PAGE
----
Talo is special in so many ways, but the first thing most people notice about him is his Birdcatcher Spots. Some think he’s an Appaloosa, but he’s not. Talo is a KWPN horse, and he was actually born chestnut brown. Over the years, he developed tons of birdcatcher spots.
Seriously, if you look up Birdcatcher spots on Google or something, you’ll see plenty of pictures of horses with a few white spots on them. Talo, however, has them all over – from his neck to his butt. None on his belly, though. He’s got a few on his face, too.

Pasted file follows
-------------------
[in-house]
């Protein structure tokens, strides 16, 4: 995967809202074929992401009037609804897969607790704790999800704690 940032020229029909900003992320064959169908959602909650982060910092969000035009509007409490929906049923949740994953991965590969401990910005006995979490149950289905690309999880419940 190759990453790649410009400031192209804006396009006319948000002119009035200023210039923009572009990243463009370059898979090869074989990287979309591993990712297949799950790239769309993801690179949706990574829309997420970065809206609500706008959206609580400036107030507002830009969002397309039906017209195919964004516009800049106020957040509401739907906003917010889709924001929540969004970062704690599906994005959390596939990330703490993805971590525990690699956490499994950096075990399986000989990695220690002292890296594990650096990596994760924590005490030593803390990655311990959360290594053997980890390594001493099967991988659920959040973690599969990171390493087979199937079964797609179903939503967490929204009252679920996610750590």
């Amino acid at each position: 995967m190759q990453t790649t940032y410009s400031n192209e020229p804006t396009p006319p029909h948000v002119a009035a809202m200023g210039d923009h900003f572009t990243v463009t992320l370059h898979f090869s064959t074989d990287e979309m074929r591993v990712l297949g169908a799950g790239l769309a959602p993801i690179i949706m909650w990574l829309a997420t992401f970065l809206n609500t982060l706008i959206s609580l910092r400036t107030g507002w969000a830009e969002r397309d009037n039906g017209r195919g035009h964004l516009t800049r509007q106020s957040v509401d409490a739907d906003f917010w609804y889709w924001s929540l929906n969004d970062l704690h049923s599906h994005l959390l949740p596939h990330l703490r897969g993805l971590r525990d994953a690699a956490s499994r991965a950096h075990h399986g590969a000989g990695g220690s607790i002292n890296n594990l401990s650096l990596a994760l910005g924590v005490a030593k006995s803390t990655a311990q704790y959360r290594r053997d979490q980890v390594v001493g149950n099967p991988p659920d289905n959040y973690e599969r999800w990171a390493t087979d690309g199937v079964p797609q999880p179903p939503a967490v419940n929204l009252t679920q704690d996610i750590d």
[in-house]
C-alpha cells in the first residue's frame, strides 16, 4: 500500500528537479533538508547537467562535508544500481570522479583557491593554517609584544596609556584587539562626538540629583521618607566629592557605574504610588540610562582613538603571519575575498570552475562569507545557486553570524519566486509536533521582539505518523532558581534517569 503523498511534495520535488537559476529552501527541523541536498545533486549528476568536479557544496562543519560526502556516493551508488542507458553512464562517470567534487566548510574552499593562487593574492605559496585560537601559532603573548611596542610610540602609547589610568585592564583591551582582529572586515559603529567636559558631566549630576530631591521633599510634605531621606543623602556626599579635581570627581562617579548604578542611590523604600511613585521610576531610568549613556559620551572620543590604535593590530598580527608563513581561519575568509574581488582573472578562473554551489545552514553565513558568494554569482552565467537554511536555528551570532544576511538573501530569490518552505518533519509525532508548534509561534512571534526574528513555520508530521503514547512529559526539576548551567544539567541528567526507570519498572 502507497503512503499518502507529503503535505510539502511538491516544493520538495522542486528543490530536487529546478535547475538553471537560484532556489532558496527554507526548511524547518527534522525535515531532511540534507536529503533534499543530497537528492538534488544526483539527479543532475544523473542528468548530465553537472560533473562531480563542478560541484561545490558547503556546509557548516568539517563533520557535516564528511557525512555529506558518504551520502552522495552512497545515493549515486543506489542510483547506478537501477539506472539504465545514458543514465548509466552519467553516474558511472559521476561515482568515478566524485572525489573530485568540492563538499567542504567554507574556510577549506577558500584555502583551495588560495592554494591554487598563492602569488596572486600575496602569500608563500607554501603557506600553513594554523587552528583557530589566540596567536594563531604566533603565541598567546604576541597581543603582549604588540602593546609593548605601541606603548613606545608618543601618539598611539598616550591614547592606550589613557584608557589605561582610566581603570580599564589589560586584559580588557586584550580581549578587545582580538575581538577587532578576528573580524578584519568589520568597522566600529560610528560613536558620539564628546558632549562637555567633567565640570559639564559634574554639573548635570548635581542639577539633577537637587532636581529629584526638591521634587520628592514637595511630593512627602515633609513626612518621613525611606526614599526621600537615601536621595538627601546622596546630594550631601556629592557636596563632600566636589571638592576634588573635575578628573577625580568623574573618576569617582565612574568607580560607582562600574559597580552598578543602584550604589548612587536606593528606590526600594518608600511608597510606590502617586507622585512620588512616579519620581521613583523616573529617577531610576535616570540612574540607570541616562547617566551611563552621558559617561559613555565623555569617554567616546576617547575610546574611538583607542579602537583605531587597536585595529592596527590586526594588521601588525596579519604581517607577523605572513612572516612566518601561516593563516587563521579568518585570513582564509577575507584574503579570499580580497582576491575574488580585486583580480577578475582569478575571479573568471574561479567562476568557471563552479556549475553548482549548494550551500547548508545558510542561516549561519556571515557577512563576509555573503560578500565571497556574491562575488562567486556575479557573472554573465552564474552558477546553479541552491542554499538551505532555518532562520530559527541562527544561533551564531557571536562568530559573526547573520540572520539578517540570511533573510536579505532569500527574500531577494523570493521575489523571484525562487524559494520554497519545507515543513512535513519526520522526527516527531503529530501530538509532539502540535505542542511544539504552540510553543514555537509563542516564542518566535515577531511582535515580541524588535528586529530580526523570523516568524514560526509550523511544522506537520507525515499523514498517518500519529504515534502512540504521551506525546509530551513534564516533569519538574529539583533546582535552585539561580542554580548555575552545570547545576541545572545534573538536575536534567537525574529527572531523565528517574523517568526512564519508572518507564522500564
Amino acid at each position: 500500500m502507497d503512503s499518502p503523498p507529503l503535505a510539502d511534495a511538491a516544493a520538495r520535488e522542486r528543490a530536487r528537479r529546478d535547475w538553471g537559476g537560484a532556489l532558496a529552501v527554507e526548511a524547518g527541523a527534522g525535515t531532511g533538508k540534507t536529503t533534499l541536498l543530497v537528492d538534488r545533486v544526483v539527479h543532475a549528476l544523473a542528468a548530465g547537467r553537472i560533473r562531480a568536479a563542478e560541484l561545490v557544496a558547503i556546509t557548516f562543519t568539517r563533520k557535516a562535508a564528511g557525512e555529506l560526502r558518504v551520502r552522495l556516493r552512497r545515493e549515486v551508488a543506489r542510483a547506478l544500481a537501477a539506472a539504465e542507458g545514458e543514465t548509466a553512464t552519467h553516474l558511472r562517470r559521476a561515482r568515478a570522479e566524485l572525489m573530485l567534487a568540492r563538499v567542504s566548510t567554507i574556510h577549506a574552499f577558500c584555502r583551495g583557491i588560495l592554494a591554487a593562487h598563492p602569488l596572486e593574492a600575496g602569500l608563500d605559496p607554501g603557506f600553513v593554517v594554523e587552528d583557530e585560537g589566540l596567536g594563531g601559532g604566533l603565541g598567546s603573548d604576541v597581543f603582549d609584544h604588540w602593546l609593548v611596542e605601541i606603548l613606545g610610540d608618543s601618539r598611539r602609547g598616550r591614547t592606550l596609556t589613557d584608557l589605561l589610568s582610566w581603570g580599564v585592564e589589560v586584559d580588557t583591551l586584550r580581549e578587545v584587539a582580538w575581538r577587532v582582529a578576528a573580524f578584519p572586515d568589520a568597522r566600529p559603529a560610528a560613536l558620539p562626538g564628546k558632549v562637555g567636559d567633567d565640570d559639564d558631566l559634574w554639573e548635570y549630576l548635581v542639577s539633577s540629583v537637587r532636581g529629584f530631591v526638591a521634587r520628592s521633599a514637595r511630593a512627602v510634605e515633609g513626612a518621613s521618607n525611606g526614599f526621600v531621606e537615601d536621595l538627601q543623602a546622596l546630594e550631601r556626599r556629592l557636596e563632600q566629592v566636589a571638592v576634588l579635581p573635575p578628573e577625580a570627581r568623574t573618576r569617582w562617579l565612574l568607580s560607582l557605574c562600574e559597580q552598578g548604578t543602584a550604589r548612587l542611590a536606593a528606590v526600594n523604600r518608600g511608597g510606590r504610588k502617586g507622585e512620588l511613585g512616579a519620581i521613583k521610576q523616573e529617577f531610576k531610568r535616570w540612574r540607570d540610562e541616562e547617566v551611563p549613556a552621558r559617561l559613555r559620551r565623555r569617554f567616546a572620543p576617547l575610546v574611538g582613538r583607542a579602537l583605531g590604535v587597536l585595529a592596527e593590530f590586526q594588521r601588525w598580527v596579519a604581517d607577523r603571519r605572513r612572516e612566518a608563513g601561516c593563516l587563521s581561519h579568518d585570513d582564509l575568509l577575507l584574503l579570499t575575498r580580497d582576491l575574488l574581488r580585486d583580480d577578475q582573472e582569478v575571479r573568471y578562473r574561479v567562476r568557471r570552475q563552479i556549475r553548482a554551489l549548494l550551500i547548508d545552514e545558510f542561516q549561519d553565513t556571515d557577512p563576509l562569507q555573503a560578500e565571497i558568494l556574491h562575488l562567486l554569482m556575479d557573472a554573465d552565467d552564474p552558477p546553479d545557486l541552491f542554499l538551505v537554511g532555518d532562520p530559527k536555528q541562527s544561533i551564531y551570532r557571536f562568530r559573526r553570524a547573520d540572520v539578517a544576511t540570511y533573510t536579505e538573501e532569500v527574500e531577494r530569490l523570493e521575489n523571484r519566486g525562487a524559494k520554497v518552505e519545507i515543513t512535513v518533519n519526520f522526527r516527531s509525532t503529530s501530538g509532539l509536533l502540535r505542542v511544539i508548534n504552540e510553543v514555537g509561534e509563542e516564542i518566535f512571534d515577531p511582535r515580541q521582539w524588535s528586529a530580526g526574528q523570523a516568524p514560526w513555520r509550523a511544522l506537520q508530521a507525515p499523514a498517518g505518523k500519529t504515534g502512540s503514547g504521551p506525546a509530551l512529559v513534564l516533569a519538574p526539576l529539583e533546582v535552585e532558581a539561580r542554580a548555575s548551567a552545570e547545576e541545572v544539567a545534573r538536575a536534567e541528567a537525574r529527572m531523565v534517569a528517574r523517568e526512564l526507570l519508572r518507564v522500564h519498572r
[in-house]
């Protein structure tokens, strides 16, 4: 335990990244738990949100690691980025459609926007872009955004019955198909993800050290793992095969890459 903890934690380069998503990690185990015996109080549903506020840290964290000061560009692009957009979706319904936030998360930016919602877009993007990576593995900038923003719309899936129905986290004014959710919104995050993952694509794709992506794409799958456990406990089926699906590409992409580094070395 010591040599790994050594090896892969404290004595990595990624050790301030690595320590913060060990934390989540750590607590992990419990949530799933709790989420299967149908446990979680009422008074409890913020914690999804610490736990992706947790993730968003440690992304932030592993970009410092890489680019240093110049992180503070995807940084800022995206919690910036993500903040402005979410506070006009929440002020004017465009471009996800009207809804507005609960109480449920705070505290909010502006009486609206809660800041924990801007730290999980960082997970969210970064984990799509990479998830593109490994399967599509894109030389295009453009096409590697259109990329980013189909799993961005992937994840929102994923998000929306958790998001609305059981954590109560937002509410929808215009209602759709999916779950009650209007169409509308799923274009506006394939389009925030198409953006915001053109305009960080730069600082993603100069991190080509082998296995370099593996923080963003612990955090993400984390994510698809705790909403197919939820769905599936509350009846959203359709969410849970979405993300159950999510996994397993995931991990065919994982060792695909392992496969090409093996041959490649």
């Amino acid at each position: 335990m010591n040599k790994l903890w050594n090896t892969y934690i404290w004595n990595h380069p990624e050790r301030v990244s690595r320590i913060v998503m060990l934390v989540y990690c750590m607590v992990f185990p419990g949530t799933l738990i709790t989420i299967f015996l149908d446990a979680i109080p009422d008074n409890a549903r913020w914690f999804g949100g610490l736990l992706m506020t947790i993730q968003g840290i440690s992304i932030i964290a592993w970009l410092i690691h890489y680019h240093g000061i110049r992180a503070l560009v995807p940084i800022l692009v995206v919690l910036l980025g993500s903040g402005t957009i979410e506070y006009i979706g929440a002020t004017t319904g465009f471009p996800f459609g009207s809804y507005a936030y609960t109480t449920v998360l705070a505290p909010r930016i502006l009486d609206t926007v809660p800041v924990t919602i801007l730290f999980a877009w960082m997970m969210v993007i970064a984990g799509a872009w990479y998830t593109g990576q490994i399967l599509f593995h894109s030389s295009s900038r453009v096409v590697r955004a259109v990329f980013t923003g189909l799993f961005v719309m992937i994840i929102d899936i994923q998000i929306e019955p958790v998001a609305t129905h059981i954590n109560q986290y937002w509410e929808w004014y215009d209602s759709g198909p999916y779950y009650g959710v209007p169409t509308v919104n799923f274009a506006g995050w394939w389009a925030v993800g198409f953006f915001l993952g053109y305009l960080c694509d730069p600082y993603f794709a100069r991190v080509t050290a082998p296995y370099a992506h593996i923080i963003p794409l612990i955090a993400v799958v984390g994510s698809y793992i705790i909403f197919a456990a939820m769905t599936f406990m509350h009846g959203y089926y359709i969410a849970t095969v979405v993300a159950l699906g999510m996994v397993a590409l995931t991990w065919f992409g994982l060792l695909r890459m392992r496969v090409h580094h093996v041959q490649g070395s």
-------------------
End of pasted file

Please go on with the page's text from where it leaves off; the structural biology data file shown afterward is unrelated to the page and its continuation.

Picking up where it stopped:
What are birdcatcher spots?
I was offered many “explanations” about Talo’s white markings – from copper deficiency to insect bites. It’s all nonsense. Birdcatcher spots are a rare genetic trait in horses. Birdcatcher spots are named for the Irish-born Thoroughbred stallion Birdcatcher (1833), who had these markings on his flank and above his tail. So, it’s basically a genetic thing, that randomly appears in horses of all kinds.